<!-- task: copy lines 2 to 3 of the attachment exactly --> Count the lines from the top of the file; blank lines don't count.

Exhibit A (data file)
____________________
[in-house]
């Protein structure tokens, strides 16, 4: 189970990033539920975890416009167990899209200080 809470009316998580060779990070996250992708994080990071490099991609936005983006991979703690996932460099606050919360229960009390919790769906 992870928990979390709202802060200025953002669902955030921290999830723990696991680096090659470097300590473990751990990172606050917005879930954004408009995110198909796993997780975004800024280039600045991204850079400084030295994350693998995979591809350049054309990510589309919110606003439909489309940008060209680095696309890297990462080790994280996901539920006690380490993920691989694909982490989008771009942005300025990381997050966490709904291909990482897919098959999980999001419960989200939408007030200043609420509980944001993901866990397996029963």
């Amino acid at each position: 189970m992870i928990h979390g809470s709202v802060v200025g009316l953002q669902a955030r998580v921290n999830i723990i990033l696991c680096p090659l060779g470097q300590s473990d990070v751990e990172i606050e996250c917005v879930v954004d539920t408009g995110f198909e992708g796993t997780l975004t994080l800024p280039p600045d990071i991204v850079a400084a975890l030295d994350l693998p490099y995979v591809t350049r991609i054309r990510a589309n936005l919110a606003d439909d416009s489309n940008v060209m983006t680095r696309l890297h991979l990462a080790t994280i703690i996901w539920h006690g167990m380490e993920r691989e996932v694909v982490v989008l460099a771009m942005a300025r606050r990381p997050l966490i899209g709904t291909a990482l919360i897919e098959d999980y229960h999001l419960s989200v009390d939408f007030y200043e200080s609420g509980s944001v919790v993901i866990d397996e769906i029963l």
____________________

């Protein structure tokens, strides 16, 4: 189970990033539920975890416009167990899209200080 809470009316998580060779990070996250992708994080990071490099991609936005983006991979703690996932460099606050919360229960009390919790769906 992870928990979390709202802060200025953002669902955030921290999830723990696991680096090659470097300590473990751990990172606050917005879930954004408009995110198909796993997780975004800024280039600045991204850079400084030295994350693998995979591809350049054309990510589309919110606003439909489309940008060209680095696309890297990462080790994280996901539920006690380490993920691989694909982490989008771009942005300025990381997050966490709904291909990482897919098959999980999001419960989200939408007030200043609420509980944001993901866990397996029963």
């Amino acid at each position: 189970m992870i928990h979390g809470s709202v802060v200025g009316l953002q669902a955030r998580v921290n999830i723990i990033l696991c680096p090659l060779g470097q300590s473990d990070v751990e990172i606050e996250c917005v879930v954004d539920t408009g995110f198909e992708g796993t997780l975004t994080l800024p280039p600045d990071i991204v850079a400084a975890l030295d994350l693998p490099y995979v591809t350049r991609i054309r990510a589309n936005l919110a606003d439909d416009s489309n940008v060209m983006t680095r696309l890297h991979l990462a080790t994280i703690i996901w539920h006690g167990m380490e993920r691989e996932v694909v982490v989008l460099a771009m942005a300025r606050r990381p997050l966490i899209g709904t291909a990482l919360i897919e098959d999980y229960h999001l419960s989200v009390d939408f007030y200043e200080s609420g509980s944001v919790v993901i866990d397996e769906i029963l």